Alicia loved the way her house looked in the morning light, the golden promises of autumn in this near perfect moment right before they came. It was her favorite time of the year, and the saddest; everything was so pretty, its time so short . . . She had dressed in rust today, to match the leaves; the committee would come in fall colors—Janice and Maud, Clarita and Elise, whose race memory, or sense of the appropriate, would direct their color choices as it had every October since they first went off to college, five tremulous, gawky girls. When they were standing around it, admiring, her arrangement would be complete.

Alfred was out raking leaves in old boots and a Shetland sweater; in a few hours she would hear cheering from the Yale Bowl as the crowd rose for the kickoff. Thirty years ago she and Alfred used to walk out to the Bowl with hundreds of others, lugging blankets and thermoses. She remembered her doctor in another autumn, waving at the open hospital window: hear them cheering? By the time the game is over, you will have your baby. Yes, it was a cliche. She loved cliches. Hence the arrangement.

She had begun to understand that there were in life challenges it was appropriate to meet and others it was better to avoid.

Within the circle of the Garden Club she still had the capability, as the computer people said, of fulfillment. At least she needed to tell herself this when, in fact, she understood—if she understood anything—that life had been created to demonstrate Goedel’s Theorem of Incompleteness, unless Goedel’s theorem was an analog for life—the hand forever reaching for the eternally receding cup.

You are too smart to sit home, her young boss had said after their first conversation, in the year she went back to school. She was not sure what he saw when he looked at her. Whether he had spoken out of admiration or pity she still did not know.

She would have put it another way. Her children were grown. Her watercolors had dried up in their tubes, which was all right because in her new, apparently insatiable drive for excellence she understood that her paintings had never been anything more than ladylike. Abandoned when she gave up photography, her darkroom filled up with wintering plants. She could no longer be certain she was at the beginning and not the end of something.

Then one night she woke up screaming and felt Alfred gently trying to disengage her fingers even as he patted her back and murmured, from long practice, There there, Lissy, there there.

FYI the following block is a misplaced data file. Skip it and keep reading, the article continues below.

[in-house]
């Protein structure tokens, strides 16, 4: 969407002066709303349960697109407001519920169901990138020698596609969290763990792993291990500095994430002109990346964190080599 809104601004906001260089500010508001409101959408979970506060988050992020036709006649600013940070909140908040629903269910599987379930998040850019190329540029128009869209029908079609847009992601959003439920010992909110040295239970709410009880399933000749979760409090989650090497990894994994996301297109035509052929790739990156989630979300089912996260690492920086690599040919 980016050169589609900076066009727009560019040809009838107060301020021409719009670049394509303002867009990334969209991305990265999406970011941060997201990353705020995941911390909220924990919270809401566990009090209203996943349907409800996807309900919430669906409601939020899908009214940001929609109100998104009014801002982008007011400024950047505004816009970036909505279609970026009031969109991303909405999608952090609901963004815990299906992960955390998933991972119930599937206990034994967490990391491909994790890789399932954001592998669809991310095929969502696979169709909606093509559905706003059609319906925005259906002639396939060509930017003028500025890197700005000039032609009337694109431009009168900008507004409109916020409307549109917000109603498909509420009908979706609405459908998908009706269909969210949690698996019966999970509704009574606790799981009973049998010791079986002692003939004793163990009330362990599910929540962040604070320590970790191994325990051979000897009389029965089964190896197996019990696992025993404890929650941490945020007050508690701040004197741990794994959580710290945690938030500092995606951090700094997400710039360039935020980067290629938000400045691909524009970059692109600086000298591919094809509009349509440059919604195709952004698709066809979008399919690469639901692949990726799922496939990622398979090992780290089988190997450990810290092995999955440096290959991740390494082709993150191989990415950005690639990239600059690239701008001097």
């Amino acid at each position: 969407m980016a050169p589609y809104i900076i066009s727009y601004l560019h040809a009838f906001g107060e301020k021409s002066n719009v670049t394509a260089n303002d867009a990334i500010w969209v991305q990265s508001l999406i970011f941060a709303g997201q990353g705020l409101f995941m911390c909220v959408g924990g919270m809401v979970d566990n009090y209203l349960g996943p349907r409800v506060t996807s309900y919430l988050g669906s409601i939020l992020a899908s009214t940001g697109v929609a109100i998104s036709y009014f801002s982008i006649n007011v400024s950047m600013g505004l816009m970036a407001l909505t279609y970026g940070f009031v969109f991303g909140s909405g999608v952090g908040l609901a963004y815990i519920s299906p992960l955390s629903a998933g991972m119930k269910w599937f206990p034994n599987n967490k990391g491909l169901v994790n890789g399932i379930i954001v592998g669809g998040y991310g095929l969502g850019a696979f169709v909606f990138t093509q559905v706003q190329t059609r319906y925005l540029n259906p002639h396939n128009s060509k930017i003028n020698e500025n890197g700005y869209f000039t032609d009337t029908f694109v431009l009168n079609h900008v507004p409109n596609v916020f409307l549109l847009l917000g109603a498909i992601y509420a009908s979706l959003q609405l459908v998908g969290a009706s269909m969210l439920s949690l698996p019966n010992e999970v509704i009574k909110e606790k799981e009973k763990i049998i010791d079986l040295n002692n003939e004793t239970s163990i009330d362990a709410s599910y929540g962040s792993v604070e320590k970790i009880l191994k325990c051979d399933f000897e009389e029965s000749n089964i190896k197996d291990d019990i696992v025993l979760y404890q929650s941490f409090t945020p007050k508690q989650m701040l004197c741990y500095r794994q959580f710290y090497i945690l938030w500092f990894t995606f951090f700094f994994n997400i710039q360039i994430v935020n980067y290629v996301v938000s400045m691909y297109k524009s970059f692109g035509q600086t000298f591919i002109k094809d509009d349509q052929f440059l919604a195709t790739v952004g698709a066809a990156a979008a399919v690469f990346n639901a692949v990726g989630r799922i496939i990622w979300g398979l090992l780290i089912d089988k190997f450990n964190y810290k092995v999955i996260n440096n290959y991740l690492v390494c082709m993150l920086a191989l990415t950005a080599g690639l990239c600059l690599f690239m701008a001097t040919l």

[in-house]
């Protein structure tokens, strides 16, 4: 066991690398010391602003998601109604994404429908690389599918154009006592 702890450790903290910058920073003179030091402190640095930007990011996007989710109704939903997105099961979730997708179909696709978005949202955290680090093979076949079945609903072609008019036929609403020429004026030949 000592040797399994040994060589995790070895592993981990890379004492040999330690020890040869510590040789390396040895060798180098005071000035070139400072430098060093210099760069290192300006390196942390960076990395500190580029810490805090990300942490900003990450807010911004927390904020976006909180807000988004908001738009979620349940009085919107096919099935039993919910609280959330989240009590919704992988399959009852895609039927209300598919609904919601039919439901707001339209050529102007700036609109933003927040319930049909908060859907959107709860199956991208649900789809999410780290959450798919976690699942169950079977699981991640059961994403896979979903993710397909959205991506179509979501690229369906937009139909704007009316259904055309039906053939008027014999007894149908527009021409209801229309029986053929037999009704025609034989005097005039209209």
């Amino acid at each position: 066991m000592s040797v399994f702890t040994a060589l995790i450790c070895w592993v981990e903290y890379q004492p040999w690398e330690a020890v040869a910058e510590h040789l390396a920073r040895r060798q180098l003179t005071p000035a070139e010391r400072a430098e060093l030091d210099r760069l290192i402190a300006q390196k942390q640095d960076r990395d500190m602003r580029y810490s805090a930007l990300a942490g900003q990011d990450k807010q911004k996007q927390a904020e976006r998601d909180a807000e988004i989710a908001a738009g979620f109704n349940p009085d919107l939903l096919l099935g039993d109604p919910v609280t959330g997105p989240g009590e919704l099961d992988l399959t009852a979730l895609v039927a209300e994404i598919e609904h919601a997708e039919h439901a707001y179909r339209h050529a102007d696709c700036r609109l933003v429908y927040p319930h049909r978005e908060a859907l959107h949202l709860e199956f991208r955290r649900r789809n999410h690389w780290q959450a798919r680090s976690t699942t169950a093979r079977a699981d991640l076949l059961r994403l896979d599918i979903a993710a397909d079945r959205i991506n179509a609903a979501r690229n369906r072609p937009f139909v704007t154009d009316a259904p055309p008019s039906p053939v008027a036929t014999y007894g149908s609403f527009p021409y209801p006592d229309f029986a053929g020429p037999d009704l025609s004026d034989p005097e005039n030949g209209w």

So she went back to school. At the university she had to run hard to stay in one place among swift, indifferent kids who did well precisely because they didn’t need it. She used to go home exhausted while the kids, her classmates, ran around like jackrabbits, falling into bed with just anybody anywhere, any time, dancing if they wanted to, partying late into the night. Well, let them. She was better organized. She took some assurance from her surroundings, or was it the setting she had created: the glinting prisms in her chandeliers, the polished surfaces of her ancestral furniture, feeding on her reflected image in the beveled mirror her great-grandparents had taken from New York to Baltimore in the back of a wagon. Standing in the dust-shot sunlight she thought she saw her own reflected face receding; I need to be useful, she told the image, useful.

When she blundered into the Manuscripts Library, stymied by a graduate school assignment. Tad Elson was more than kind. Did she remind him of his mother or was there more? Although she preferred not to admit it, he had invented her, directing her thesis, creating a job for her. Well, it was easy for him to make large gestures. Everything is easy for Tad, she thought resentfully.

Unlike Tad, she had to work long hours to accomplish anything. Unlike handsome, careless Tad, who had a small car and a girlfriend, she hated to go home. Still, she could spend only so long at the library. When she got back to the house, no matter how late it was or how many lights she had left on, it would be empty and too dark. At least she no longer imagined she heard the voices of her grown children somewhere in the house. Howard was working for an oil company in Saudi Arabia and Martha was married and living in Florida. Even in summer the house seemed cold and no matter how exhausted she was, she would have to start dinner for Alfred, who had begun to affect a neglected air.